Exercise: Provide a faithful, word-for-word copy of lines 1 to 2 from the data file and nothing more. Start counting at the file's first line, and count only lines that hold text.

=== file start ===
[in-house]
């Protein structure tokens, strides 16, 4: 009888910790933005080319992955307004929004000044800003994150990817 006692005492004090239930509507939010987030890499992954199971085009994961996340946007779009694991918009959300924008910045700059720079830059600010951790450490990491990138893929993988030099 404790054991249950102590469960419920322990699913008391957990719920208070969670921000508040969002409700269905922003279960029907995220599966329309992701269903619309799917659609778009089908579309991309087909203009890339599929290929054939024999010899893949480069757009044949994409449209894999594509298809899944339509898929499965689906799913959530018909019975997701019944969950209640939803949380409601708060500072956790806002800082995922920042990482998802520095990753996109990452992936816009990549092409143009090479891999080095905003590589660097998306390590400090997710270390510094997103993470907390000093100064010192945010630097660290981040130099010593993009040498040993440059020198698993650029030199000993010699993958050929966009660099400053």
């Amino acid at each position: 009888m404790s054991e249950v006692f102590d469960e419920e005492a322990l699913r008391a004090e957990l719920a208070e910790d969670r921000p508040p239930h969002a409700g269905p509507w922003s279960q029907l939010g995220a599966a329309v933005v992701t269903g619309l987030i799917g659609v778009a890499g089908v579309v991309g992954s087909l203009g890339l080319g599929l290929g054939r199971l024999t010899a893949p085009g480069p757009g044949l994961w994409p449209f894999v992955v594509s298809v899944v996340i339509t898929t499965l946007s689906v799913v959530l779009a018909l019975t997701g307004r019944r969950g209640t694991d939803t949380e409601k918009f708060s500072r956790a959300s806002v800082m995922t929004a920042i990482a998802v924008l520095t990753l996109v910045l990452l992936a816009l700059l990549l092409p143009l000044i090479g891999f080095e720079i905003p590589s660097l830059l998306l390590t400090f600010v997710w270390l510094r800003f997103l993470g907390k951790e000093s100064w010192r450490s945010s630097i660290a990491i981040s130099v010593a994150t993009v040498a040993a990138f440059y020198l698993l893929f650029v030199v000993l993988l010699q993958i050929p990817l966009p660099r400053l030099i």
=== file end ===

[in-house]
């Protein structure tokens, strides 16, 4: 009888910790933005080319992955307004929004000044800003994150990817 006692005492004090239930509507939010987030890499992954199971085009994961996340946007779009694991918009959300924008910045700059720079830059600010951790450490990491990138893929993988030099 404790054991249950102590469960419920322990699913008391957990719920208070969670921000508040969002409700269905922003279960029907995220599966329309992701269903619309799917659609778009089908579309991309087909203009890339599929290929054939024999010899893949480069757009044949994409449209894999594509298809899944339509898929499965689906799913959530018909019975997701019944969950209640939803949380409601708060500072956790806002800082995922920042990482998802520095990753996109990452992936816009990549092409143009090479891999080095905003590589660097998306390590400090997710270390510094997103993470907390000093100064010192945010630097660290981040130099010593993009040498040993440059020198698993650029030199000993010699993958050929966009660099400053």